Wednesday, June 5, 2013

Homework: reading {book play}

homework {reading} Book Play (3)Friends, I’m behind on my reading. I have a stack of crafty books to tell you about and I thought I’d start with this one because I love making little books and working with paper.

homework {reading} Book Play (2)Book Play Creative Adventures in Handmade Books by Margaret Couch Cogswell is not only beautifully inspiring but a great go-to book to keep on your shelf for reference.

homework {reading} Book Play (9)The book showcases Margaret’s work with beautiful photography where you can almost feel the texture of the interesting papers used on the books.

homework {reading} Book Play (4)You’ll learn how to cover and bind a book with detailed step-by-step illustrated instructions.

homework {reading} Book Play (1)The book also asks the questions “What is a book?" Does it have to be a certain shape and bound? Not according to the author. Books can be any shape and be as playful as you can imagine. A tiny book in a matchbox is one example. How about a roll of tape that dispenses a story? So many fun ideas that can jump start your creativity.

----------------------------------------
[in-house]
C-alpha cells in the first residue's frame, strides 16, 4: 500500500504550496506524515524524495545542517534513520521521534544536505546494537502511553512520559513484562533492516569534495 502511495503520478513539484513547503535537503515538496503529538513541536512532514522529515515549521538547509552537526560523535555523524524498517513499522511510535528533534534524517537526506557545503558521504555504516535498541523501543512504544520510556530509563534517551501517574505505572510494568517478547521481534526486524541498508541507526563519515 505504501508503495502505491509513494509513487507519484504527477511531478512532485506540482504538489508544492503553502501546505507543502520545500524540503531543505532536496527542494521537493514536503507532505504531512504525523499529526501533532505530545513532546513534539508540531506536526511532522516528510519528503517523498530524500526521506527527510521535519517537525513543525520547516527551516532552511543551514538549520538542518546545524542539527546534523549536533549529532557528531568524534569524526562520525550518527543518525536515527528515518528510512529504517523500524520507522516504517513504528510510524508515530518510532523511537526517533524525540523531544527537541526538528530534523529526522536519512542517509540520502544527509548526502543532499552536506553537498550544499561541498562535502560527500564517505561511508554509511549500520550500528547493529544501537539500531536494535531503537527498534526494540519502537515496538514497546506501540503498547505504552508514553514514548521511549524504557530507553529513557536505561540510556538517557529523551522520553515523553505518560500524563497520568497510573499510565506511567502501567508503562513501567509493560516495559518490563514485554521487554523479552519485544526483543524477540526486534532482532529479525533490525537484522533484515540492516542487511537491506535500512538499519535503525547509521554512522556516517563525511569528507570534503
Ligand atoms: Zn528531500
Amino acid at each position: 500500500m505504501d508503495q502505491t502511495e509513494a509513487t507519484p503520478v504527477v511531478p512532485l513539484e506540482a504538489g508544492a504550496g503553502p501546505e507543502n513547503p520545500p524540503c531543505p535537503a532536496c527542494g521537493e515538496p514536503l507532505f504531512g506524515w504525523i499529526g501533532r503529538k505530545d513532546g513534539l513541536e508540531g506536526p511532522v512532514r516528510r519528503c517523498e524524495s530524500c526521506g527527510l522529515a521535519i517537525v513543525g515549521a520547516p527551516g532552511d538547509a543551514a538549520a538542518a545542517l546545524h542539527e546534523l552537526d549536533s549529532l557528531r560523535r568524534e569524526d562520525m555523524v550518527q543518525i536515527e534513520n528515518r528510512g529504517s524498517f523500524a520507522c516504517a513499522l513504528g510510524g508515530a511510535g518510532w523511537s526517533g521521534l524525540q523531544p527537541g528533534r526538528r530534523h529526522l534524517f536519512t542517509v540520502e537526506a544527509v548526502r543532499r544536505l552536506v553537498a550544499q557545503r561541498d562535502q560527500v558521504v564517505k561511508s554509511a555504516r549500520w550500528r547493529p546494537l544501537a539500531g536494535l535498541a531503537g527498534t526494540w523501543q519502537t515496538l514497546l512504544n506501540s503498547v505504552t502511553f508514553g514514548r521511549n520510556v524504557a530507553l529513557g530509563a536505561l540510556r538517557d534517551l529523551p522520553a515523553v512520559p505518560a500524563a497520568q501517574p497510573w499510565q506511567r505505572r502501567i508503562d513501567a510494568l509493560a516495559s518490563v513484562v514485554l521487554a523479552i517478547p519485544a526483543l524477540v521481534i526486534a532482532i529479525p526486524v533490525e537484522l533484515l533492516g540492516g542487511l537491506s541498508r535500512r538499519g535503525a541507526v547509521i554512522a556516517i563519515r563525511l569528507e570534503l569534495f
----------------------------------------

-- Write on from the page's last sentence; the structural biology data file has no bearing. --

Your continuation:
homework {reading} Book Play (7)I love the unfinished edge of this cloth book. I’ve always tried to neatly glue the covers of the books I’ve made and I’m going to file away this idea in my brain.

homework {reading} Book Play (8)This travel book couldn’t be more opposite than the soft cloth book above. Sturdy rough paper wraps around the pages ready to be filled with fun travel notes and memories.

homework {reading} Book Play (10)And here is where things get really fun and interesting. I’ve seen this method used on other crafts. Take an old book and fold the pages to create a tree or other shape. This book has become a Pencil Bird. So creative and unique. What a fun item to place on your desk or give as a gift.

homework {reading} Book Play (11)This project is right up my alley. A paper mache bird holding a miniature book. The title Air Mail couldn’t be more appropriate and clever.

Book Play has definitely opened my eyes and creativity to beyond the rectangular bound book. These (above) are some of the books I’ve shared here on homework over the past years. As you can see, most of them are pretty traditional in shape and form.

If you are interested in learning the basics of book making and discovering some fantastic non-traditional ideas for books, you’ll want Book Play on your shelf. You can find more information on Lark Crafts.

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